Other instances are extreme enough that only a metaphorical interpretation seems possible. When Madang drives away from his parents' apartment, his car rises into the blackness of outer space, and his mother waves goodbye from the globe of her tiny planet, a ring of medical pills orbiting it like a dozen moons.

Later while his son is nursing, Madang wonders: "Did my mother look this happy when she nursed me?" In the next moment, Madang pulls his son away from his sleeping wife's breast to suckle there himself: "Iwan, Mommy's boobies actually belong to Daddy." In the next panels, little Iwan is roaring in cartoon furry, the wife is sleep-murmuring scribbles, and then her hand shoves Madang's blurred and X-eyed face away from her. His body is also impossibly child-sized.

(Courtesy of Drawn & Quarterly)

Was it a dream, a daydream? Did Madang feel the impulse to suckle and then imagine the consequences? It's difficult to know. The narration never acknowledges the event. It's as if Umma's Table is working simultaneously on two tracks, one verbal and one visual. More radically, it's as if the novel takes place in two worlds, one mundanely realistic, the other fantastically ambiguous. Arguably all comics with words work on those two different tracks, and readers are so conditioned to read rather than to view, the tensions go largely unnoticed.

Though the story is dominated by Madang's melancholic narration of realistic events, Hong's visual approaches maintain their own lower but playful register. When cooking, multiple images of Madang appear as if elbow-to-elbow along the sink and countertop, which also reappear across the vertical gutter to create the impression of a continuous space viewed through adjacent, window-like panels. Sometimes even one of the multiple Madangs is interrupted by the gutter, creating a visual complexity in counterpoint to the simple narration: "The kitchen was freezing, but I got through the winter without turning on the heat … which was only possible because I couldn't feel the cold while cooking." That unremarkable ellipse parallels the visually unusual gutter break, downplaying the oddity of the art.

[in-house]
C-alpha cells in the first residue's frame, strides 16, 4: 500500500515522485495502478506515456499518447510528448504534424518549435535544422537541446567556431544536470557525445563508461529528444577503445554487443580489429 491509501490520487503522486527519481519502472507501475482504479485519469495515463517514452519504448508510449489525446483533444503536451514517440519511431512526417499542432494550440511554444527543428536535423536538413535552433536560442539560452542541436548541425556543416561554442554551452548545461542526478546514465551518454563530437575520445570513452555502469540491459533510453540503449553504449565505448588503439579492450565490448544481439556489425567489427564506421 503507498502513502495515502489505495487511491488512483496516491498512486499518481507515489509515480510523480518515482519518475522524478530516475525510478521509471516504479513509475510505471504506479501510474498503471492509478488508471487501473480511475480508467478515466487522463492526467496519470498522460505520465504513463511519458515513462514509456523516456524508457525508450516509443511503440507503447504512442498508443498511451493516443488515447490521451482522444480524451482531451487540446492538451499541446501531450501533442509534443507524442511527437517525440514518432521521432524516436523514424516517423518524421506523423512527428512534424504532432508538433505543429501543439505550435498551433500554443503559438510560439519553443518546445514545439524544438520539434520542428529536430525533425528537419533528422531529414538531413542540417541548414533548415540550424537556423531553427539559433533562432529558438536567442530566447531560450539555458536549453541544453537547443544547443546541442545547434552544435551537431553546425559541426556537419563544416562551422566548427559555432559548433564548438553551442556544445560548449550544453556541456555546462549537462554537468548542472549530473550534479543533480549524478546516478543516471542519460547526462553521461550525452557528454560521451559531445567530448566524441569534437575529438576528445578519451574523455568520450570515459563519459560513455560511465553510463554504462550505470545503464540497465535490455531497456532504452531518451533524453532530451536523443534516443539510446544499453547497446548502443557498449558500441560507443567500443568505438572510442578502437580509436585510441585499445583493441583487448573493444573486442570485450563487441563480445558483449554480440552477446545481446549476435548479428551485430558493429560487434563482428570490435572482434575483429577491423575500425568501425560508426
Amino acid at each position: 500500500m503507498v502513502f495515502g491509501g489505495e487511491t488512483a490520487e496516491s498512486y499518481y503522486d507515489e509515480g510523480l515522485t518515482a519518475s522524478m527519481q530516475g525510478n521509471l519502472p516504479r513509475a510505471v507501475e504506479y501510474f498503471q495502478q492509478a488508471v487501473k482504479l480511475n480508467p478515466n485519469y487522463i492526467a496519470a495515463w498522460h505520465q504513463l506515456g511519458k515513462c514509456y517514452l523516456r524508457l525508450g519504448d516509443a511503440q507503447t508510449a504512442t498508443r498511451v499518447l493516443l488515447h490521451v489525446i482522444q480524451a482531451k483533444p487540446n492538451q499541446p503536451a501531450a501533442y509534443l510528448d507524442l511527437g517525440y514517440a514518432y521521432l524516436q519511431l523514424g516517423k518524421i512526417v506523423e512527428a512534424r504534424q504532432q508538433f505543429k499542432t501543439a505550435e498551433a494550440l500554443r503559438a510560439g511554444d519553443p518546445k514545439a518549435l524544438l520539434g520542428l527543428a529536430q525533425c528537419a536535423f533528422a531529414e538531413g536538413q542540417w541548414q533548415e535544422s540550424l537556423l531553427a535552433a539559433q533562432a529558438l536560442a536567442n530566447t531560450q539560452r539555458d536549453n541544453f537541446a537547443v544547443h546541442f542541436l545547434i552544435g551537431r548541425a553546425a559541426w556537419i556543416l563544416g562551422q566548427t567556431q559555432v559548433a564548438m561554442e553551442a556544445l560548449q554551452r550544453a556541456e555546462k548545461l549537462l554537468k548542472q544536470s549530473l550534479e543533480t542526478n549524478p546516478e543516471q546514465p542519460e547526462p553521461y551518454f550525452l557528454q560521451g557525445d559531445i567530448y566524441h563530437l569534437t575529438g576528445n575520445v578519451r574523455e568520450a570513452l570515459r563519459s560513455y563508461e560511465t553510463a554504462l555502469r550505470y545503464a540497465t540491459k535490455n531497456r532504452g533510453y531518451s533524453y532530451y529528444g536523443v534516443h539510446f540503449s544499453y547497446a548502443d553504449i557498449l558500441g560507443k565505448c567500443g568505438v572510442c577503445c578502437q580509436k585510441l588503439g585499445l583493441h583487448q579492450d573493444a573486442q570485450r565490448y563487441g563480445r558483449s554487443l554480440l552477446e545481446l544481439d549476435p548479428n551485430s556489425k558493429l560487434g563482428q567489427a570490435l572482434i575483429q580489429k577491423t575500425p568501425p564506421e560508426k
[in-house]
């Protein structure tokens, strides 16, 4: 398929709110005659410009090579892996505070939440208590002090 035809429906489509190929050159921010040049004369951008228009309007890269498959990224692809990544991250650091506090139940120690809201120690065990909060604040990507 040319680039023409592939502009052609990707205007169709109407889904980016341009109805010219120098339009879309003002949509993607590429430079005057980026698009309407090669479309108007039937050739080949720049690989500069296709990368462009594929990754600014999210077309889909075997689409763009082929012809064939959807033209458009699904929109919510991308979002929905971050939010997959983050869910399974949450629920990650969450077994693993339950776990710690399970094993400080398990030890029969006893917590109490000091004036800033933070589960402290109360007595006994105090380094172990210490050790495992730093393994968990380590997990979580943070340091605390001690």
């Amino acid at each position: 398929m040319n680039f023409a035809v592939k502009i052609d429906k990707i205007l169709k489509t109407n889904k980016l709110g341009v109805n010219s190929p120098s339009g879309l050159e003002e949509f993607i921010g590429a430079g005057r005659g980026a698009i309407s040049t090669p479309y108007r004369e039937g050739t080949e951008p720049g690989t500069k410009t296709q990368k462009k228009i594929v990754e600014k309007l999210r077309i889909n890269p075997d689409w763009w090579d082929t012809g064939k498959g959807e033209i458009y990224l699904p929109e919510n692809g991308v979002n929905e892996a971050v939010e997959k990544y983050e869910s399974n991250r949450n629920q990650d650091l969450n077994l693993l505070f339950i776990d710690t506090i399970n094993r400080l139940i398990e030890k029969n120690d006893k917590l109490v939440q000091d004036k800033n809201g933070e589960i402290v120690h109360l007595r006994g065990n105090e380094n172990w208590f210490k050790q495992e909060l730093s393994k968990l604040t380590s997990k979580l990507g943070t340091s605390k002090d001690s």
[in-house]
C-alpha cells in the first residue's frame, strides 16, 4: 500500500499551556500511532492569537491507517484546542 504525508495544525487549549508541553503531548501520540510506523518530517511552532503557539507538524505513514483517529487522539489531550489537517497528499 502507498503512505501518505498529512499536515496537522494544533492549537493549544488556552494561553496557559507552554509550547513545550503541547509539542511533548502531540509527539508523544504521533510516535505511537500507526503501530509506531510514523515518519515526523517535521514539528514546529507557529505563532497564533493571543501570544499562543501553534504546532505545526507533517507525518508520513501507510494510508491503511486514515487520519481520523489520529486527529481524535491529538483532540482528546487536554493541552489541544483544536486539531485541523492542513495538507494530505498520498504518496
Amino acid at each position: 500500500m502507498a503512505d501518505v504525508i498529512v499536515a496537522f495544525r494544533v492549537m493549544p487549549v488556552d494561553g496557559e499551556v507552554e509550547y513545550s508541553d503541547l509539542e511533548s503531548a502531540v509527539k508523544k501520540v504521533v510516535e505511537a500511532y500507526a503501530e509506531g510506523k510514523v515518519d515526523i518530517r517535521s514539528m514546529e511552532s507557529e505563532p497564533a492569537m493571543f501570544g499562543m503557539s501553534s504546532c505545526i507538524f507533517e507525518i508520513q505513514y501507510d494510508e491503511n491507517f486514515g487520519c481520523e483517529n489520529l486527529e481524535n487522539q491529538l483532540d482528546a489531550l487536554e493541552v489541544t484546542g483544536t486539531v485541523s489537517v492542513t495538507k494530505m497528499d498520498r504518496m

Hong's layouts are equally playful, a mixture of mostly three-row variants, some with curving edges that accent the emotion of a scene, others leading a viewer's eye across the spine of a two-page spread to produce long double rows. Rather than establishing a repeating base pattern, each page wanders through a slightly different maze of panel shapes. The effect is subtle and, like Hong's other visual features, easily overlooked while reading Madang's story.

Fortunately, that story is an equally good one. Its links are intricate too: a pile of dangerous pesticidal waste near the house, worrisome medical tests and fortune-tell prophecies, work deadlines, strange basement bugs, marital arguments over domestic duties, hospital bills, his father's increasing alcoholism, his mother's decreasing condition. Madang weaves between idyllic memories of his childhood and the grounding tasks of his adult life, two worlds in increasingly opposing orbits.

One of the novel's strongest sequences is a visual counterpoint between the child Madang at his mother's breast, and the adult Madang as his mother's hospital bed. The removal of her breathing tubes parallels the snipping of an umbilical cord. Ultimately, the two tracks of Hong's novel coalesce to capture both visually and verbally the painful aftermath and recovery of a parent's death.

(Courtesy of Drawn & Quarterly)